Sunday, 31 March 2013

From Sweetness to Blinding Light

When I was at primary school in Waitara we went on a  field trip to visit a hexagonally-designed house belonging to a family of bee-keepers, the Brewsters.   To say they were fixated by by all things "aparian" would be an understatement, but is turned out to be one of the sweetest trips of my childhood.

Edgar & Nettie Brewster stand at the front door of 'Norian', 36b Sanders Avenue, New Plymouth
Honey tasting certainly has a lot to commend it. As a seven year old I learned for the first time that the tins of honey we got from our local bee-keeper were just one variety and that there were several more that could be enjoyed.  It just depended on what flowers the bees were visiting at the time.

In this age when the properties of New Zealand's manuka honey are known throughout the world this revelation might seem a little strange, but at the time the darker honeys such as manuka and rewarewa were regarded as second rate to the creamy white clover honey.

The facts that bees could starve in winter and were fed supplementary sugar syrups to see them through was another fact I learnt at the time.  But the information that resonated most and has stayed with me all these years, is that the drones (male bees) are kicked out of the hive in Winter and die.  As a young male of a different species I wasn't so sure that this idea was a good one; being surplus to requirements was not something I had ever contemplated before.

This then was my first exposure to the word "drone" and its deathly connotations. Regrettably in recent years the term has come to be associated with high tech weapons that reign down death on the unsuspecting.  Am I alone in thinking that there is something inherently immoral in this type of warfare.  That a technician in the USA, or a country neighbouring a trouble spot, can monitor and wipe out a target from afar might seem a clever solution.  After all, the attacking party faces no risk as the drones are unmanned.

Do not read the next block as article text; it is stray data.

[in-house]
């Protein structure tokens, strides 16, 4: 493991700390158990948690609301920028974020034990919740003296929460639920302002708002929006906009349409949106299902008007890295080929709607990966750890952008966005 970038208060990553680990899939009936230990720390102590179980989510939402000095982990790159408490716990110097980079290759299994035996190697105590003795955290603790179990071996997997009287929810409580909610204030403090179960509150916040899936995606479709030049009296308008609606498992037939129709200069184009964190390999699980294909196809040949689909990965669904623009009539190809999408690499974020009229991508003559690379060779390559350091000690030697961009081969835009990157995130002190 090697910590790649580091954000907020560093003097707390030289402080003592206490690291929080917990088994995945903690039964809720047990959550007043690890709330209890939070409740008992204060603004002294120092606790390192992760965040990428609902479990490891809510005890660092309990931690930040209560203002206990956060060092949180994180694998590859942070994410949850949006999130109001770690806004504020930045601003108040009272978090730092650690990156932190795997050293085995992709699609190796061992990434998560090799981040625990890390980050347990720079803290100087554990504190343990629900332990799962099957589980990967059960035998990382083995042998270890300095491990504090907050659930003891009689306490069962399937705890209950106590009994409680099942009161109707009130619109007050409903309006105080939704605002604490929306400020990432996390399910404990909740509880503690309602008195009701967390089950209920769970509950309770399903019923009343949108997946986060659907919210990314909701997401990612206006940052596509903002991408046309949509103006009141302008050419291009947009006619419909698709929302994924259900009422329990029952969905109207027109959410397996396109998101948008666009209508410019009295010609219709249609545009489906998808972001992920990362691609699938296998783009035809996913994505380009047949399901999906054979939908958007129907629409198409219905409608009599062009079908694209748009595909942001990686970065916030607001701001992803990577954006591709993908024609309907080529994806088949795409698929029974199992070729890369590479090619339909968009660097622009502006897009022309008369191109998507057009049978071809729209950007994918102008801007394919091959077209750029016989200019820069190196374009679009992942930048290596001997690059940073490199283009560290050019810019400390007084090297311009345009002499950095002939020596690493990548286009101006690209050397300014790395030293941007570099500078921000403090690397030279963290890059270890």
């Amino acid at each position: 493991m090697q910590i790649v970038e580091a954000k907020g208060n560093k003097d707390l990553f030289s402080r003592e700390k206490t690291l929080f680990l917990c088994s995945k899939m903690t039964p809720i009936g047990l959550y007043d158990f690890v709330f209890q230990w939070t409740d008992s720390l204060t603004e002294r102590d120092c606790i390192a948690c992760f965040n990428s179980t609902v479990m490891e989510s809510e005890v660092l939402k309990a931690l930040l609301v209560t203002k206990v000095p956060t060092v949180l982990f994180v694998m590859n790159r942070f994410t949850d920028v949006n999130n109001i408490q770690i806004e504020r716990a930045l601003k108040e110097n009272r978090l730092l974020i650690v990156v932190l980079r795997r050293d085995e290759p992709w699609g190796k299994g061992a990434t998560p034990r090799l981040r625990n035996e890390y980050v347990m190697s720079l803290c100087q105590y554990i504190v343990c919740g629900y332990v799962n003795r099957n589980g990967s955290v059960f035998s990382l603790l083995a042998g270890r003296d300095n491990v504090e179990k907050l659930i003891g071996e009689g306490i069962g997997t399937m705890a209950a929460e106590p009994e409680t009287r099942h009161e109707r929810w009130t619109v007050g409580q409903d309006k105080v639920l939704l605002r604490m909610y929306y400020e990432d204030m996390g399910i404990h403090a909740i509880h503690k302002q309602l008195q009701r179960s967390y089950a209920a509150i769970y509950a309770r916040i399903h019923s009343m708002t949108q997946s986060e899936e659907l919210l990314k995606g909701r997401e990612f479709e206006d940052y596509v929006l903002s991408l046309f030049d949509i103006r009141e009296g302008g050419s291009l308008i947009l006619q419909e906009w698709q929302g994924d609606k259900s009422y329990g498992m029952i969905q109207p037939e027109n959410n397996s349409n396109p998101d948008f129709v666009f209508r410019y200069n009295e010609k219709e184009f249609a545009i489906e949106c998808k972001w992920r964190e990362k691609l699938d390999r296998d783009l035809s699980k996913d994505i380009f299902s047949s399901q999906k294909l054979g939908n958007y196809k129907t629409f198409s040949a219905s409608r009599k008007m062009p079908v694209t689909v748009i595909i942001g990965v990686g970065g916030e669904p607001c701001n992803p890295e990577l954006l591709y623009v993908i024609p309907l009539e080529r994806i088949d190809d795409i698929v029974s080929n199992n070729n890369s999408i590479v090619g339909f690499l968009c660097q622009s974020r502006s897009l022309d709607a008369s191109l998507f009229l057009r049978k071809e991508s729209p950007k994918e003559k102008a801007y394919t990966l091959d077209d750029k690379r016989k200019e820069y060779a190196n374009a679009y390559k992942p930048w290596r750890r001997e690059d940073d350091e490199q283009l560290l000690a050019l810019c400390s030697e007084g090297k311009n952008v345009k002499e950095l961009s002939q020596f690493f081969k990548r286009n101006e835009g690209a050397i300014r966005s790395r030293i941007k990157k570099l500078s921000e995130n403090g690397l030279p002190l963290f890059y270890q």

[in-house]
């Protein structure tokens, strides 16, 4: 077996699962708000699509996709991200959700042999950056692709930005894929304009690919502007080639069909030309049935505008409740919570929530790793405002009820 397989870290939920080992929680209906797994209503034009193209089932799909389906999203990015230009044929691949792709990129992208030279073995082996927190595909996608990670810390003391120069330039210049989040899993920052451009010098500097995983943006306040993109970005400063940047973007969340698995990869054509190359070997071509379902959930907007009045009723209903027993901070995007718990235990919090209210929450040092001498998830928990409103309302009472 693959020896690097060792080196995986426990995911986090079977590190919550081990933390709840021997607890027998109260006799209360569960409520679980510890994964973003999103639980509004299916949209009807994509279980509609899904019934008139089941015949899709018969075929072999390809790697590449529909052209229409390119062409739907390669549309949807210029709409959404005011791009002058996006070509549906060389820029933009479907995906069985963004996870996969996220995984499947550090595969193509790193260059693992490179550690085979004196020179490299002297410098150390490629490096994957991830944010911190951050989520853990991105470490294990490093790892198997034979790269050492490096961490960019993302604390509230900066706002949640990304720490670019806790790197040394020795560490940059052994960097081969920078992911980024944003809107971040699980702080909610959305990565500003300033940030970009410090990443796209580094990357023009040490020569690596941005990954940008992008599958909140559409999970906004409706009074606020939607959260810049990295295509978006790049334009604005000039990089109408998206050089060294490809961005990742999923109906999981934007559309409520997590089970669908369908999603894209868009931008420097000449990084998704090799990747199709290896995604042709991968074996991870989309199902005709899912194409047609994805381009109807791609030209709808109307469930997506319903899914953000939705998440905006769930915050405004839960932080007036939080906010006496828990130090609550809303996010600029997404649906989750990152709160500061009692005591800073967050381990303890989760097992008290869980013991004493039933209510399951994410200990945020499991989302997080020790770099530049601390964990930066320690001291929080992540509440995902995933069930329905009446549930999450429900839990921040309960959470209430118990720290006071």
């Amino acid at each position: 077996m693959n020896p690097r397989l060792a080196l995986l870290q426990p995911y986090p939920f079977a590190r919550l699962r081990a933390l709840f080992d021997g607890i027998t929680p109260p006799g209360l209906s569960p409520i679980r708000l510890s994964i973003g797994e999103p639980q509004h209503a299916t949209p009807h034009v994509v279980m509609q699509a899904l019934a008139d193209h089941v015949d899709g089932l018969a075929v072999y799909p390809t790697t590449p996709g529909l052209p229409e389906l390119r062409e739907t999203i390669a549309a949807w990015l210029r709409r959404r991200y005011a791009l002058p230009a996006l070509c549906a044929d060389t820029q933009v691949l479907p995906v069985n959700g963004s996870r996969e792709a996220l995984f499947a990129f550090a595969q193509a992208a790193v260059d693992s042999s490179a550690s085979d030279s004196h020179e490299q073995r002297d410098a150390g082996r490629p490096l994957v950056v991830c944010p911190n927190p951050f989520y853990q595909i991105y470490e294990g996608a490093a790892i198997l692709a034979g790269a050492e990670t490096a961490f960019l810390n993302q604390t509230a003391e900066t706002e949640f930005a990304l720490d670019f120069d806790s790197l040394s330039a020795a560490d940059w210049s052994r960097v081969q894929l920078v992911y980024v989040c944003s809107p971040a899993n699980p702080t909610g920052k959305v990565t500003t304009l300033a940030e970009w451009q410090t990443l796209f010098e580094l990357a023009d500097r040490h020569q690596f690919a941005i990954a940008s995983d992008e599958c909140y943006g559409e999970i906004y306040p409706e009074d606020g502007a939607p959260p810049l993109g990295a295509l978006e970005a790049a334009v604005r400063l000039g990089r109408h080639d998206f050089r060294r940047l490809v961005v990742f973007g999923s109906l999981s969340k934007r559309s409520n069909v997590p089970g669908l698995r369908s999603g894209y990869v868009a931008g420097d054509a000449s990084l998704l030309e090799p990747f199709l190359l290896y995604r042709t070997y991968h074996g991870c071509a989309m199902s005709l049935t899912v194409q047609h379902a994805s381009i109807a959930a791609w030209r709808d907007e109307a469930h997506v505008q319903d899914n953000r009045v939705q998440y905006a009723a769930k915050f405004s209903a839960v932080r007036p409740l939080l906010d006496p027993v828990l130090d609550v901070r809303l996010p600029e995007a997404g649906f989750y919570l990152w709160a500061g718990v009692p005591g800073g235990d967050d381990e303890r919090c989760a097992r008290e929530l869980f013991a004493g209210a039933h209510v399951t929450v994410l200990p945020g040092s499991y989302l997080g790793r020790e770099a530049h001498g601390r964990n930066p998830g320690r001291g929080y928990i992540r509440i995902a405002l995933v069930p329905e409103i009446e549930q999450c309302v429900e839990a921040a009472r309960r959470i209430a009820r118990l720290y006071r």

The problem is of course that this is an indiscriminate act of war.  The targeting can be anything but, and prone to human error.  It might save a soldier's life who is delivering the payload but it has often ended the lives of innocent civilians in the process.

I came across this sobering visualisation which shows the proliferation of drone attacks from the first recorded on in 2004.

Out of Sight Out of Mind - web site
Drone manufacturers are now facing an increased challenge as the US Military scales back its operations.  Increasingly they are turning to the manufacture of industrial and civilian drones to boost their profits.

As the ABC reports some of these flying machines are as small as a humming bird and can steer water and pesticides to crops with precision, saving farmers money while reducing environmental risk. They can inspect distant bridges, pipelines and power lines and find hurricane victims stranded on rooftops.

And they are a boon for the would-be spy as the miniaturisation of technology means that they can be manufactured to actually look like insects and hummingbirds. One such device even made it to TIME's list of the top 50 inventions for 2011 (see video below).